Turmeric is the boiled and dried rhizome of the Curcuma longa plant. It finds mention in the Ebers Papyrus (c. 1500 BC) from Egypt, where, as in India, it continues to be used as a home remedy as an anti-septic and for wound healing. The spice mixed with honey is used to prepare an external ointment. In India, turmeric and clarified butter are heated, and the ointment is used to treat wounds. Turmeric enhances circulation in the affected region and aids the healing process.
Turmeric is water-soluble and contains oxalates. It thins the blood and so is contraindicated with aspirin and warfarin. It is placed in the “generally recognized as safe” category of food additives by the FDA.
The chemical composition of turmeric has been studied. The most important turmeric chemical components are a group of compounds called curcuminoids, which include curcumin (diferuloylmethane), demethoxycurcumin, and bisdemethoxycurcumin. Curcumin constitutes 3.14% (on average) of powdered turmeric and gives the spice its peppery taste.
Curcumin is poorly absorbed into the bloodstream. Black pepper substantially enhances the absorption of curcumin.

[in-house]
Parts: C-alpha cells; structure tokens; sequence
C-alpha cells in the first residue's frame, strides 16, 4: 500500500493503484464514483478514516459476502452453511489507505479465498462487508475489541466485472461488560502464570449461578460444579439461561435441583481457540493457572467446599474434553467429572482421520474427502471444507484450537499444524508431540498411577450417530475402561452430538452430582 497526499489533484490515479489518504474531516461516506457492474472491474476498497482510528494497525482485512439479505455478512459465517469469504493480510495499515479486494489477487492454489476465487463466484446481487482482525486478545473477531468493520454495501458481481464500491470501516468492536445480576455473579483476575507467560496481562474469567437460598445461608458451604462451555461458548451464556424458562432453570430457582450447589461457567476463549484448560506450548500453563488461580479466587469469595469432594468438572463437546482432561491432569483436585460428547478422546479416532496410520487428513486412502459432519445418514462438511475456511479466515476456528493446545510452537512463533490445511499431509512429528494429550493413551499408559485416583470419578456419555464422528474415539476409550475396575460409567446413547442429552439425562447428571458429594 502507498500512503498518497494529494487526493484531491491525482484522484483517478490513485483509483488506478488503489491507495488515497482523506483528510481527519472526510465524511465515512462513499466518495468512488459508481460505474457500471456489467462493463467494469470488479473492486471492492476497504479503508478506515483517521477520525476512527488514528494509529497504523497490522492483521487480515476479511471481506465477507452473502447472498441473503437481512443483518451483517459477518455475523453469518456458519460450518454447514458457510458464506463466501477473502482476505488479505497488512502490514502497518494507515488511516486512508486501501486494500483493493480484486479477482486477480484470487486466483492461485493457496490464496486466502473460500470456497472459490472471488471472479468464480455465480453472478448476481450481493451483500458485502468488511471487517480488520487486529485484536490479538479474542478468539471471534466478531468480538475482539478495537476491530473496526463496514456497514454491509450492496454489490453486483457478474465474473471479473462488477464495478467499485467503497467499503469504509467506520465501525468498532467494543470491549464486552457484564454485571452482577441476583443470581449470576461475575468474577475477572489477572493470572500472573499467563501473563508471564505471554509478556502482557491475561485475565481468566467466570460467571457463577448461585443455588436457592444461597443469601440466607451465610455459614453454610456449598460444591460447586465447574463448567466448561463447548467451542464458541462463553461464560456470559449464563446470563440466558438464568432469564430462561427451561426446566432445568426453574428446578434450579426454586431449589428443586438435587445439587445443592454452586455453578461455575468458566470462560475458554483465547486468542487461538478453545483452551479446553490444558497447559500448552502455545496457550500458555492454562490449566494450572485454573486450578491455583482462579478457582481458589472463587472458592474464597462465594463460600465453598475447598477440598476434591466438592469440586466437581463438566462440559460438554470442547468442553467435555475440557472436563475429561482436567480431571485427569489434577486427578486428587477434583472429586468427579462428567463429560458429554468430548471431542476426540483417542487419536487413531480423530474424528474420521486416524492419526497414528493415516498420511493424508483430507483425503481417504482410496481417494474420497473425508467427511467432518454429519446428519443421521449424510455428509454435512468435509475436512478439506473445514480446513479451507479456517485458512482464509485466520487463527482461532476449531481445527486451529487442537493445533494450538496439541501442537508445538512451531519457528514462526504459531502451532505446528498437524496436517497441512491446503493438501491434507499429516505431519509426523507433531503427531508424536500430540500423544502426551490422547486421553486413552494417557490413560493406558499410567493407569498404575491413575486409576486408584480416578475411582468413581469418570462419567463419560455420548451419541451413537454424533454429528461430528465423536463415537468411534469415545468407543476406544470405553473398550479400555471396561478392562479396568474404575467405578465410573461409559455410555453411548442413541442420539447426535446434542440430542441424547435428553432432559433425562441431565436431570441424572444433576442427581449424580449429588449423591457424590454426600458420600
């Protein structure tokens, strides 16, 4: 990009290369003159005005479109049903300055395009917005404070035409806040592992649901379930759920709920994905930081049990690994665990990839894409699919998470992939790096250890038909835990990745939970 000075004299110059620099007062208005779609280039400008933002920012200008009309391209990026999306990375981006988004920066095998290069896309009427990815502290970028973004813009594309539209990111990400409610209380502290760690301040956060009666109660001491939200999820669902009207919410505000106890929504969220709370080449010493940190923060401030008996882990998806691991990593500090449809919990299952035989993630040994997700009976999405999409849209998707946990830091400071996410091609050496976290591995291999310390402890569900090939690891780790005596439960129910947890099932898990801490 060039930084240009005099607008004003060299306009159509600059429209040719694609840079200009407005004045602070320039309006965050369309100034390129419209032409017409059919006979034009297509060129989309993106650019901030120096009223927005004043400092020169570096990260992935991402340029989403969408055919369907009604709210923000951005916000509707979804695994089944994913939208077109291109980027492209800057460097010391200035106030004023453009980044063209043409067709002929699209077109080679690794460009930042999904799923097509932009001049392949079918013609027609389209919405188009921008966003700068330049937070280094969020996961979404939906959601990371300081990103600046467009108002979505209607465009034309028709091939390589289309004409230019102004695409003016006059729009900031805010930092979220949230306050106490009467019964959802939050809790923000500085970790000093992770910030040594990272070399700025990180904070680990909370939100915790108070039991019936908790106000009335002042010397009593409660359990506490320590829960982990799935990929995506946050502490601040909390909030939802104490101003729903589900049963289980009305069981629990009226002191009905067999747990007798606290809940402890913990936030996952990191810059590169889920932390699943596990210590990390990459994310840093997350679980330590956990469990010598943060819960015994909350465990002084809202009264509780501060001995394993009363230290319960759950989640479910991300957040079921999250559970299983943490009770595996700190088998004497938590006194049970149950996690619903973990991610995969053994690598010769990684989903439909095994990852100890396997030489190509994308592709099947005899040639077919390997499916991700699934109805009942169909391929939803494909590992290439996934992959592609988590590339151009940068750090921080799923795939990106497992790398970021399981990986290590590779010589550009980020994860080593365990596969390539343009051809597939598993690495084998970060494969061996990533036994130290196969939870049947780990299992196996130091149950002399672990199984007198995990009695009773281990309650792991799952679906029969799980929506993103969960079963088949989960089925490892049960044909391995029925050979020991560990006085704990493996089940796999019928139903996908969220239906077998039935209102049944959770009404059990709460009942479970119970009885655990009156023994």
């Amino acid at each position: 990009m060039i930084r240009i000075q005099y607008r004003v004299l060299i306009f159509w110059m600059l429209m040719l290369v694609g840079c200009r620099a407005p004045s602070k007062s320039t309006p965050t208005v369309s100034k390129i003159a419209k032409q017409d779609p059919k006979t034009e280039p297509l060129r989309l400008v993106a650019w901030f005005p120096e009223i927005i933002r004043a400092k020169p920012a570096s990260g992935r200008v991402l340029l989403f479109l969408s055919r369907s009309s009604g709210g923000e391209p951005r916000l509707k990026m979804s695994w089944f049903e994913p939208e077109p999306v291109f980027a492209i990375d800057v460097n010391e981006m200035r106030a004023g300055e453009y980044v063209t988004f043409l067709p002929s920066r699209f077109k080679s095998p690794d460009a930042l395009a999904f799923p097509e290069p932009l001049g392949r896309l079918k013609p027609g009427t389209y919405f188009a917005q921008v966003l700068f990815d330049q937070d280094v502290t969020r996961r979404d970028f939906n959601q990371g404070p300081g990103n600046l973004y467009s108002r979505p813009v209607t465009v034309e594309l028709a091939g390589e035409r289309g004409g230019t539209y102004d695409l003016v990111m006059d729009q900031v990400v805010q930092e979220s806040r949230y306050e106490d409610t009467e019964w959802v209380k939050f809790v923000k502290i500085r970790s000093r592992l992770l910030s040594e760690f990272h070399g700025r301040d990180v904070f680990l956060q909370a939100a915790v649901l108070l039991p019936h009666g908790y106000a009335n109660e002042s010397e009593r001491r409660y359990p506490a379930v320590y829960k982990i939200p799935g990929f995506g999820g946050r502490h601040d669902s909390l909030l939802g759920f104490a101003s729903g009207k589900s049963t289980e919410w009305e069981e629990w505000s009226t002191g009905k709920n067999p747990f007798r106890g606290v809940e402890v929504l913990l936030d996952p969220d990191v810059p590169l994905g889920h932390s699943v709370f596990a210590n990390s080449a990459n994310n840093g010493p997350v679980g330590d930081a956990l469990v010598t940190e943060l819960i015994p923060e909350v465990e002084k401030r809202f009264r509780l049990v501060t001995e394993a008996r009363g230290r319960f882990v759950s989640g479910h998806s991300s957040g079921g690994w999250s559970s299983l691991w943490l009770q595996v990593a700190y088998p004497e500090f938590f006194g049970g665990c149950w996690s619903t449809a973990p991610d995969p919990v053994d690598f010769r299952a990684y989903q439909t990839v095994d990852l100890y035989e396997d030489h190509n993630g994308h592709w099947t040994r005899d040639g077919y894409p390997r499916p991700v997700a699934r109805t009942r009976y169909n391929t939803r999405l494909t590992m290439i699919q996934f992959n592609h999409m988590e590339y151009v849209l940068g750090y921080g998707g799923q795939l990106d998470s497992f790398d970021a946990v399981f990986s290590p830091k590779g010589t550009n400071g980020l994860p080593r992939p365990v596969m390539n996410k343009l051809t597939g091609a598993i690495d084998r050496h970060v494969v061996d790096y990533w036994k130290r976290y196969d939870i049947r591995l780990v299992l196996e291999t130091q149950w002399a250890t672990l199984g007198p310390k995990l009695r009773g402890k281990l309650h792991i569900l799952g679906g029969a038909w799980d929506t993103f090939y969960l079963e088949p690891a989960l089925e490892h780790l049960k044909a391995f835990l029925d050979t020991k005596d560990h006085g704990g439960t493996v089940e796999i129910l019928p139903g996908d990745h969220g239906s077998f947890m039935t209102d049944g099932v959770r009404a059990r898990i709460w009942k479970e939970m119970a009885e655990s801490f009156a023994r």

Ayurvedic physicians and nutritionists recommend mixing a pinch of turmeric in milk to be consumed at bedtime. This is said to help build immunity and is beneficial against multiple other ailments.
Curcumin, the bioactive molecule in turmeric, has been extensively studied for its anti-cancer, anti-inflammatory, and antiseptic properties. Human clinical trials in some cases have been initiated, but the conclusive recommendation for any of its medicinal properties is yet to be obtained. It is, though, a promising molecule and has the potential of being converted into a scientifically validated medicinal molecule.

Additional reading on herbs:

  1. Holy Herbs: Modern Connections to Ancient Plants
  2. Asian herbs and their wondrous health-giving properties
  3. Natural Solutions for Cancer
  4. Natural Solutions for Diabetes
  5. Natural Solutions for Obesity

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